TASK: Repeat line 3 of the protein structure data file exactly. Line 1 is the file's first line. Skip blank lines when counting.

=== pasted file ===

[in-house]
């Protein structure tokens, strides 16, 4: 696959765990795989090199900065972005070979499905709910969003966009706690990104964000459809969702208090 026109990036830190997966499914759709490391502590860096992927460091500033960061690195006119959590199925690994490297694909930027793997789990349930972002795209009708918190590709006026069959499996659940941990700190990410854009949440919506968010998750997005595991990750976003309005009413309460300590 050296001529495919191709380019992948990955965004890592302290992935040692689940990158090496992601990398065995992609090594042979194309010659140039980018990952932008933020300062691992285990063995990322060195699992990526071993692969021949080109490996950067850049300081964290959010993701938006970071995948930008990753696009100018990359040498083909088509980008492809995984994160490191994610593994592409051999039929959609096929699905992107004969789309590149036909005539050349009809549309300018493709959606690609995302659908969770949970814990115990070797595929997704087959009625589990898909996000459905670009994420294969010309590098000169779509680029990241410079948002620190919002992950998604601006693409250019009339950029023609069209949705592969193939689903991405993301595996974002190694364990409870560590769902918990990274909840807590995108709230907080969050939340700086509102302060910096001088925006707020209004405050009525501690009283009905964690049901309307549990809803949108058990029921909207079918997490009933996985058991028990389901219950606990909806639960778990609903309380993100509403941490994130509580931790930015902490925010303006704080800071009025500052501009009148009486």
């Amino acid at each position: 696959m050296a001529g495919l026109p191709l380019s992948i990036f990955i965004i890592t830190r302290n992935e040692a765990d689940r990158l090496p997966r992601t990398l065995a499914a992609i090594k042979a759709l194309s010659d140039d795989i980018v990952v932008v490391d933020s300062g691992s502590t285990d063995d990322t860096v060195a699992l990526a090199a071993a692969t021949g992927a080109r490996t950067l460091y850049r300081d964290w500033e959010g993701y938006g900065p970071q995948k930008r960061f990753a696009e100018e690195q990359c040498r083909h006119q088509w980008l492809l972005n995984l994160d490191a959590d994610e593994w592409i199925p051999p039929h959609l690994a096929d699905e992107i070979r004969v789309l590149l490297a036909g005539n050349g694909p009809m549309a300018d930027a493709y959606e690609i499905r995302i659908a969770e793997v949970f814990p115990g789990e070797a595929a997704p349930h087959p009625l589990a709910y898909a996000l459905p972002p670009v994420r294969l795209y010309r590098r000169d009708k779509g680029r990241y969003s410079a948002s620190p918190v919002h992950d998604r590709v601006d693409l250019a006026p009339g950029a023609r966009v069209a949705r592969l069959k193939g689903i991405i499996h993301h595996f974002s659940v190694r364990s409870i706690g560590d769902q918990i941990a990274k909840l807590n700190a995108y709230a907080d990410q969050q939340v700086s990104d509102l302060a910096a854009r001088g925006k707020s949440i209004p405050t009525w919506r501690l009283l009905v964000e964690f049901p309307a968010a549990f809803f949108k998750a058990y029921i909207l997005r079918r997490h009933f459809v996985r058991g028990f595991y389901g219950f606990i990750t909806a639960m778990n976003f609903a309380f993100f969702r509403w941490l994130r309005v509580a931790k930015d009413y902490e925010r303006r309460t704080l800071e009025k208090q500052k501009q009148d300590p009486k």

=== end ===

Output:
């Amino acid at each position: 696959m050296a001529g495919l026109p191709l380019s992948i990036f990955i965004i890592t830190r302290n992935e040692a765990d689940r990158l090496p997966r992601t990398l065995a499914a992609i090594k042979a759709l194309s010659d140039d795989i980018v990952v932008v490391d933020s300062g691992s502590t285990d063995d990322t860096v060195a699992l990526a090199a071993a692969t021949g992927a080109r490996t950067l460091y850049r300081d964290w500033e959010g993701y938006g900065p970071q995948k930008r960061f990753a696009e100018e690195q990359c040498r083909h006119q088509w980008l492809l972005n995984l994160d490191a959590d994610e593994w592409i199925p051999p039929h959609l690994a096929d699905e992107i070979r004969v789309l590149l490297a036909g005539n050349g694909p009809m549309a300018d930027a493709y959606e690609i499905r995302i659908a969770e793997v949970f814990p115990g789990e070797a595929a997704p349930h087959p009625l589990a709910y898909a996000l459905p972002p670009v994420r294969l795209y010309r590098r000169d009708k779509g680029r990241y969003s410079a948002s620190p918190v919002h992950d998604r590709v601006d693409l250019a006026p009339g950029a023609r966009v069209a949705r592969l069959k193939g689903i991405i499996h993301h595996f974002s659940v190694r364990s409870i706690g560590d769902q918990i941990a990274k909840l807590n700190a995108y709230a907080d990410q969050q939340v700086s990104d509102l302060a910096a854009r001088g925006k707020s949440i209004p405050t009525w919506r501690l009283l009905v964000e964690f049901p309307a968010a549990f809803f949108k998750a058990y029921i909207l997005r079918r997490h009933f459809v996985r058991g028990f595991y389901g219950f606990i990750t909806a639960m778990n976003f609903a309380f993100f969702r509403w941490l994130r309005v509580a931790k930015d009413y902490e925010r303006r309460t704080l800071e009025k208090q500052k501009q009148d300590p009486k």